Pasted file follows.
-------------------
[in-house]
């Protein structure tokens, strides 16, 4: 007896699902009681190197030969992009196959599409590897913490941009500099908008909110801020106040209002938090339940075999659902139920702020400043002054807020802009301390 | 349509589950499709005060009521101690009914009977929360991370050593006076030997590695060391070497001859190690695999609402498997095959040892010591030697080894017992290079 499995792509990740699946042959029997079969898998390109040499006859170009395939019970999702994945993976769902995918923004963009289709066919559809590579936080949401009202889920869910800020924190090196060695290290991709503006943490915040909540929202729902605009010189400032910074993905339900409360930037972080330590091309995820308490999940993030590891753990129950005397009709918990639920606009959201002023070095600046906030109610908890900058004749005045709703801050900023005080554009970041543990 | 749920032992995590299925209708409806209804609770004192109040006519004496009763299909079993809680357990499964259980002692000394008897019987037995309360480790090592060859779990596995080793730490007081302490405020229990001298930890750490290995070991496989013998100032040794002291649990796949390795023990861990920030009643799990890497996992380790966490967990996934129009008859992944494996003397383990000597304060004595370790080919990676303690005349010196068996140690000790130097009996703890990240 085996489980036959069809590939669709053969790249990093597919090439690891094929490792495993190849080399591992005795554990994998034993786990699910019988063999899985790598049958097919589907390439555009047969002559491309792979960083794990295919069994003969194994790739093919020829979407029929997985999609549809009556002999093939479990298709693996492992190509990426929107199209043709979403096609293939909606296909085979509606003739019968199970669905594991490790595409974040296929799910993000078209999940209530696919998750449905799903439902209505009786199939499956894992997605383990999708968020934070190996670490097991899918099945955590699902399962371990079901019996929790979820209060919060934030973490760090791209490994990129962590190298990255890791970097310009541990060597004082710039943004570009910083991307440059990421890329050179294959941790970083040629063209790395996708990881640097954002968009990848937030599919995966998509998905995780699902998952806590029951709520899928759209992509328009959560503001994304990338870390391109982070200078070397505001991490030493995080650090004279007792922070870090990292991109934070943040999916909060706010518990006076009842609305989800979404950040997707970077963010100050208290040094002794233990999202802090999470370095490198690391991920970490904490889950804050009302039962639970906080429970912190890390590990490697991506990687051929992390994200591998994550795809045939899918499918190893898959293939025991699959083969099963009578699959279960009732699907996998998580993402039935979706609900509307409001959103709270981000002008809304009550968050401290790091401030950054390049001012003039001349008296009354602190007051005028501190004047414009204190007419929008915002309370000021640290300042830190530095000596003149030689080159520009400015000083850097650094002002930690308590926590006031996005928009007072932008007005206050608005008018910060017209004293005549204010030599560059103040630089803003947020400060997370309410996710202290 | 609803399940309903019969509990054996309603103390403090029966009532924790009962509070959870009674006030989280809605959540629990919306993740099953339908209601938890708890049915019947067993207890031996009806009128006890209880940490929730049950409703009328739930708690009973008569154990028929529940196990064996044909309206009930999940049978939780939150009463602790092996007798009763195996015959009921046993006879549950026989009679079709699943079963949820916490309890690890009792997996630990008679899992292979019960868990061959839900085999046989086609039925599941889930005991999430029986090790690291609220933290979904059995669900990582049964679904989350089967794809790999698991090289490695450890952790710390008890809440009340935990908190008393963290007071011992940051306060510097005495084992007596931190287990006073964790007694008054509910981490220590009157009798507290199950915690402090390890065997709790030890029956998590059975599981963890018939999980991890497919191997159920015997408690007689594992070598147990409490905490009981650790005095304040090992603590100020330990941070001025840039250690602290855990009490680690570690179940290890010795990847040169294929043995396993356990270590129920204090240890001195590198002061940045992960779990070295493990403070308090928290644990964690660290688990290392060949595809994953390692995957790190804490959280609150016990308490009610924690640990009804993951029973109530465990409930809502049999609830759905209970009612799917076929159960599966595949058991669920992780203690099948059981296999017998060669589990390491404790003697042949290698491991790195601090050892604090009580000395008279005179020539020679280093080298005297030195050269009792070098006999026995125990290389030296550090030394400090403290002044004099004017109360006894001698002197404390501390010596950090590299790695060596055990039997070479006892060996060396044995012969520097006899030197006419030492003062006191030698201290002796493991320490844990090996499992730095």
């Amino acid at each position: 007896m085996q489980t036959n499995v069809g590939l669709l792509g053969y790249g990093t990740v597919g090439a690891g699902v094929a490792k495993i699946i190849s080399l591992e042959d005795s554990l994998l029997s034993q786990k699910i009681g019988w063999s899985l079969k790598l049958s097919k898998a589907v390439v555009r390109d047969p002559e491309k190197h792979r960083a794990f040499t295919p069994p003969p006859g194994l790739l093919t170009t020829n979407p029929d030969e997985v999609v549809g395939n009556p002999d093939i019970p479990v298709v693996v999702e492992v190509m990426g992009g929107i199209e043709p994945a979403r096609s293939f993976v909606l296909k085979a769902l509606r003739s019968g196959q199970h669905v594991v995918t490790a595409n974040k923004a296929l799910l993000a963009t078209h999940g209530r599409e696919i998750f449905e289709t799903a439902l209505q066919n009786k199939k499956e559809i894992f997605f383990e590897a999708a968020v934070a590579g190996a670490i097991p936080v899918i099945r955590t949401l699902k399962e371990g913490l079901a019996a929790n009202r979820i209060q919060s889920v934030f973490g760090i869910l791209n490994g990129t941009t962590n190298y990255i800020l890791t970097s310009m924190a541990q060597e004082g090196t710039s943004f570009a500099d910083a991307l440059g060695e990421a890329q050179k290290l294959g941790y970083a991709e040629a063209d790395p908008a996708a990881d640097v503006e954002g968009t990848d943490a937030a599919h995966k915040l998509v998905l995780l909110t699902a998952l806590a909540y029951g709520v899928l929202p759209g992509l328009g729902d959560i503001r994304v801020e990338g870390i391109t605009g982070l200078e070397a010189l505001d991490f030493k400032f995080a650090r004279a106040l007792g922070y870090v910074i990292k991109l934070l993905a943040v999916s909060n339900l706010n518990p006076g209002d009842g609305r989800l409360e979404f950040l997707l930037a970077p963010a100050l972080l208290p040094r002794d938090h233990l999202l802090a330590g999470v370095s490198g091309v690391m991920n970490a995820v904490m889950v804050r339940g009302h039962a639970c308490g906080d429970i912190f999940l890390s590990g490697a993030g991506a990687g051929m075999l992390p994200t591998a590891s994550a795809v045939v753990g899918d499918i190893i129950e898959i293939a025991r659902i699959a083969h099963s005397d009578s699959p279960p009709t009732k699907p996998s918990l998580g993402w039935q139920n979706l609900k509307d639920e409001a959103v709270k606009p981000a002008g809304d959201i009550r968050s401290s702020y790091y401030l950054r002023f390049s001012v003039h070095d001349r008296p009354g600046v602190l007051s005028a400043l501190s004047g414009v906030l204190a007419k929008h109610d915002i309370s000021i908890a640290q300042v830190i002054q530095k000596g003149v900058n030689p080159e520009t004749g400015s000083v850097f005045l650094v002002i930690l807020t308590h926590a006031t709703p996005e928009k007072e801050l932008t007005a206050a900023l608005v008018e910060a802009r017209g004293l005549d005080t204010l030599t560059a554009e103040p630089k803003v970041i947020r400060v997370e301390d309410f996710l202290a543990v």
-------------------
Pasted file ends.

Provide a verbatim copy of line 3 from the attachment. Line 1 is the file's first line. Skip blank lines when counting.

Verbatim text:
């Amino acid at each position: 007896m085996q489980t036959n499995v069809g590939l669709l792509g053969y790249g990093t990740v597919g090439a690891g699902v094929a490792k495993i699946i190849s080399l591992e042959d005795s554990l994998l029997s034993q786990k699910i009681g019988w063999s899985l079969k790598l049958s097919k898998a589907v390439v555009r390109d047969p002559e491309k190197h792979r960083a794990f040499t295919p069994p003969p006859g194994l790739l093919t170009t020829n979407p029929d030969e997985v999609v549809g395939n009556p002999d093939i019970p479990v298709v693996v999702e492992v190509m990426g992009g929107i199209e043709p994945a979403r096609s293939f993976v909606l296909k085979a769902l509606r003739s019968g196959q199970h669905v594991v995918t490790a595409n974040k923004a296929l799910l993000a963009t078209h999940g209530r599409e696919i998750f449905e289709t799903a439902l209505q066919n009786k199939k499956e559809i894992f997605f383990e590897a999708a968020v934070a590579g190996a670490i097991p936080v899918i099945r955590t949401l699902k399962e371990g913490l079901a019996a929790n009202r979820i209060q919060s889920v934030f973490g760090i869910l791209n490994g990129t941009t962590n190298y990255i800020l890791t970097s310009m924190a541990q060597e004082g090196t710039s943004f570009a500099d910083a991307l440059g060695e990421a890329q050179k290290l294959g941790y970083a991709e040629a063209d790395p908008a996708a990881d640097v503006e954002g968009t990848d943490a937030a599919h995966k915040l998509v998905l995780l909110t699902a998952l806590a909540y029951g709520v899928l929202p759209g992509l328009g729902d959560i503001r994304v801020e990338g870390i391109t605009g982070l200078e070397a010189l505001d991490f030493k400032f995080a650090r004279a106040l007792g922070y870090v910074i990292k991109l934070l993905a943040v999916s909060n339900l706010n518990p006076g209002d009842g609305r989800l409360e979404f950040l997707l930037a970077p963010a100050l972080l208290p040094r002794d938090h233990l999202l802090a330590g999470v370095s490198g091309v690391m991920n970490a995820v904490m889950v804050r339940g009302h039962a639970c308490g906080d429970i912190f999940l890390s590990g490697a993030g991506a990687g051929m075999l992390p994200t591998a590891s994550a795809v045939v753990g899918d499918i190893i129950e898959i293939a025991r659902i699959a083969h099963s005397d009578s699959p279960p009709t009732k699907p996998s918990l998580g993402w039935q139920n979706l609900k509307d639920e409001a959103v709270k606009p981000a002008g809304d959201i009550r968050s401290s702020y790091y401030l950054r002023f390049s001012v003039h070095d001349r008296p009354g600046v602190l007051s005028a400043l501190s004047g414009v906030l204190a007419k929008h109610d915002i309370s000021i908890a640290q300042v830190i002054q530095k000596g003149v900058n030689p080159e520009t004749g400015s000083v850097f005045l650094v002002i930690l807020t308590h926590a006031t709703p996005e928009k007072e801050l932008t007005a206050a900023l608005v008018e910060a802009r017209g004293l005549d005080t204010l030599t560059a554009e103040p630089k803003v970041i947020r400060v997370e301390d309410f996710l202290a543990v």